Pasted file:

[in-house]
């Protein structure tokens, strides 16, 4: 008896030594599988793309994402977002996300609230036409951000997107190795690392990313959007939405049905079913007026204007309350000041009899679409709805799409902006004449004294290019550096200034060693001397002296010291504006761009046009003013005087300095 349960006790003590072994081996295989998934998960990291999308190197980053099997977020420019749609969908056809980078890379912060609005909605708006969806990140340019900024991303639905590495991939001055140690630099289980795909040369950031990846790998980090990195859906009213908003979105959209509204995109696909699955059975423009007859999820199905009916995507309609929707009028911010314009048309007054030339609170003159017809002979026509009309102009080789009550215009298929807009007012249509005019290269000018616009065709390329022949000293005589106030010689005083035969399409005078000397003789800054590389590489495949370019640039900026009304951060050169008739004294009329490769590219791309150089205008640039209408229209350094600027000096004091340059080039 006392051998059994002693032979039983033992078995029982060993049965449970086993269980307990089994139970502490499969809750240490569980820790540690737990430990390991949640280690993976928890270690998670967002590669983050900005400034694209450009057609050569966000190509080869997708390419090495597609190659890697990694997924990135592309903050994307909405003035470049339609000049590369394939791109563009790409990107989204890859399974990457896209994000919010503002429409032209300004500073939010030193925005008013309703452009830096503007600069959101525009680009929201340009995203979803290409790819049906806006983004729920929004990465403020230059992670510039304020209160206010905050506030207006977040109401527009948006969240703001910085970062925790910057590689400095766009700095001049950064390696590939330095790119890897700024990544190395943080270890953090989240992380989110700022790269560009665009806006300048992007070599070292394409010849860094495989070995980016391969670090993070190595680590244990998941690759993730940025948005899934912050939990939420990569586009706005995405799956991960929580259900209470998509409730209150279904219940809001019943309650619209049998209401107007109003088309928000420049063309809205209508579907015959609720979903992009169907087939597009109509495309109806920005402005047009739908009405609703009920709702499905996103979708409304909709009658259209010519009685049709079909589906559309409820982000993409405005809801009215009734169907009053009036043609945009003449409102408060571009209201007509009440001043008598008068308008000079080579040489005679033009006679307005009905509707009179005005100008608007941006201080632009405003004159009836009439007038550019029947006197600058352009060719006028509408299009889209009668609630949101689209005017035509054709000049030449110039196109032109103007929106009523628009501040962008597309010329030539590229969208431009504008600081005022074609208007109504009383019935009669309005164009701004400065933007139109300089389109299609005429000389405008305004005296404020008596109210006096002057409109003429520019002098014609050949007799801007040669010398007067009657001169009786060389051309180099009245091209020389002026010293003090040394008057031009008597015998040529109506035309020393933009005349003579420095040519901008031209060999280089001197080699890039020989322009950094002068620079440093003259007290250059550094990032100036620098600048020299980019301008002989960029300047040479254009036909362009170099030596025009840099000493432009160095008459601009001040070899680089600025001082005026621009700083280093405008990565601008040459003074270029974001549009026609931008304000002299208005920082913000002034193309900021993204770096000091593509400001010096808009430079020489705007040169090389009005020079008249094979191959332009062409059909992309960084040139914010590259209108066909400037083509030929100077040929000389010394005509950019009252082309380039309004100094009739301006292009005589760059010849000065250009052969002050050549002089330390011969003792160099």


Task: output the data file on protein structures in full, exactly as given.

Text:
[in-house]
């Protein structure tokens, strides 16, 4: 008896030594599988793309994402977002996300609230036409951000997107190795690392990313959007939405049905079913007026204007309350000041009899679409709805799409902006004449004294290019550096200034060693001397002296010291504006761009046009003013005087300095 349960006790003590072994081996295989998934998960990291999308190197980053099997977020420019749609969908056809980078890379912060609005909605708006969806990140340019900024991303639905590495991939001055140690630099289980795909040369950031990846790998980090990195859906009213908003979105959209509204995109696909699955059975423009007859999820199905009916995507309609929707009028911010314009048309007054030339609170003159017809002979026509009309102009080789009550215009298929807009007012249509005019290269000018616009065709390329022949000293005589106030010689005083035969399409005078000397003789800054590389590489495949370019640039900026009304951060050169008739004294009329490769590219791309150089205008640039209408229209350094600027000096004091340059080039 006392051998059994002693032979039983033992078995029982060993049965449970086993269980307990089994139970502490499969809750240490569980820790540690737990430990390991949640280690993976928890270690998670967002590669983050900005400034694209450009057609050569966000190509080869997708390419090495597609190659890697990694997924990135592309903050994307909405003035470049339609000049590369394939791109563009790409990107989204890859399974990457896209994000919010503002429409032209300004500073939010030193925005008013309703452009830096503007600069959101525009680009929201340009995203979803290409790819049906806006983004729920929004990465403020230059992670510039304020209160206010905050506030207006977040109401527009948006969240703001910085970062925790910057590689400095766009700095001049950064390696590939330095790119890897700024990544190395943080270890953090989240992380989110700022790269560009665009806006300048992007070599070292394409010849860094495989070995980016391969670090993070190595680590244990998941690759993730940025948005899934912050939990939420990569586009706005995405799956991960929580259900209470998509409730209150279904219940809001019943309650619209049998209401107007109003088309928000420049063309809205209508579907015959609720979903992009169907087939597009109509495309109806920005402005047009739908009405609703009920709702499905996103979708409304909709009658259209010519009685049709079909589906559309409820982000993409405005809801009215009734169907009053009036043609945009003449409102408060571009209201007509009440001043008598008068308008000079080579040489005679033009006679307005009905509707009179005005100008608007941006201080632009405003004159009836009439007038550019029947006197600058352009060719006028509408299009889209009668609630949101689209005017035509054709000049030449110039196109032109103007929106009523628009501040962008597309010329030539590229969208431009504008600081005022074609208007109504009383019935009669309005164009701004400065933007139109300089389109299609005429000389405008305004005296404020008596109210006096002057409109003429520019002098014609050949007799801007040669010398007067009657001169009786060389051309180099009245091209020389002026010293003090040394008057031009008597015998040529109506035309020393933009005349003579420095040519901008031209060999280089001197080699890039020989322009950094002068620079440093003259007290250059550094990032100036620098600048020299980019301008002989960029300047040479254009036909362009170099030596025009840099000493432009160095008459601009001040070899680089600025001082005026621009700083280093405008990565601008040459003074270029974001549009026609931008304000002299208005920082913000002034193309900021993204770096000091593509400001010096808009430079020489705007040169090389009005020079008249094979191959332009062409059909992309960084040139914010590259209108066909400037083509030929100077040929000389010394005509950019009252082309380039309004100094009739301006292009005589760059010849000065250009052969002050050549002089330390011969003792160099």